Background: Parent artery occlusion (PAO) is an alternative surgical strategy for complex internal carotid artery (ICA) aneurysms, which are unclippable because of their anatomical structures, including a broad neck, fragile dome, critical branch, and cavernous sinus location. Despite revascularization, ischemic complications occur after the PAO because of several factors, such as hypoperfusion, embolism, and perforator impairment.
Methods: Acute ischemic complications and their mechanisms were analyzed in a consecutive series of 32 patients presenting with complex ICA aneurysms treated by PAO.
Results: Fourteen ruptured and 18 unruptured aneurysms were located in the cavernous sinus (n = 16) and paraclinoid portion (n = 16). Preoperative balloon test occlusion was performed to investigate ischemic tolerance and to select the bypass method in 24 cases. An extracranial-intracranial bypass was constructed using the superficial temporal artery in 17, and a saphenous vein graft was done in 12 cases. Although postoperative hypoperfusion was prevented by revascularization based on the balloon test occlusion, acute ischemic complications due to perforator occlusion and thromboembolism were observed in 10 cases after the surgery. Five cases presented with impairment of perforating branches adjacent to the occluded parent artery, resulting in prolonged neurologic deterioration.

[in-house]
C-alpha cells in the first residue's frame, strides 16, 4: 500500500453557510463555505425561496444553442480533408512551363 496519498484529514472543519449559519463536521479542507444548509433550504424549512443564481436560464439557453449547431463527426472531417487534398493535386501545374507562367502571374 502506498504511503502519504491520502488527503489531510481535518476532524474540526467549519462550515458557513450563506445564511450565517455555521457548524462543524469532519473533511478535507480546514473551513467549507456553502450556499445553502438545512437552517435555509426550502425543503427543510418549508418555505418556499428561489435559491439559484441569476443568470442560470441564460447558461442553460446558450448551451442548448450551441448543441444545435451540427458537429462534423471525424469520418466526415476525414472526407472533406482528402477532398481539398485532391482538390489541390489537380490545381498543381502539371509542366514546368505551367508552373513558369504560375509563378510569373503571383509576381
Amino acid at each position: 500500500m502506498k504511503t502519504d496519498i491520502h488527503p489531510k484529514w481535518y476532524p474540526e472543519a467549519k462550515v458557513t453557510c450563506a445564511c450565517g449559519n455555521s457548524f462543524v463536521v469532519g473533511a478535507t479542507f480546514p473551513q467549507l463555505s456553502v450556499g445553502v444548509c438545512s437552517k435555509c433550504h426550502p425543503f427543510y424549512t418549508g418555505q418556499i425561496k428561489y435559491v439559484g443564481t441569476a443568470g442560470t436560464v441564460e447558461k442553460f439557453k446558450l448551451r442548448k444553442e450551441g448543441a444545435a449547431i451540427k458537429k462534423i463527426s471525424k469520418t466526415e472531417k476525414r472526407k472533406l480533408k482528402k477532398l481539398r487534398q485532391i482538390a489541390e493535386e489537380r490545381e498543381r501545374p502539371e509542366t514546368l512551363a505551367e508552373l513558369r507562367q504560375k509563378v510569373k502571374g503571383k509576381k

Conclusion: The distal location of ICA aneurysms is a risk factor for the perforator impairment, when treated by PAO, and PAO by clip placement is preferred to endovascular coiling to prevent of perforator impairment.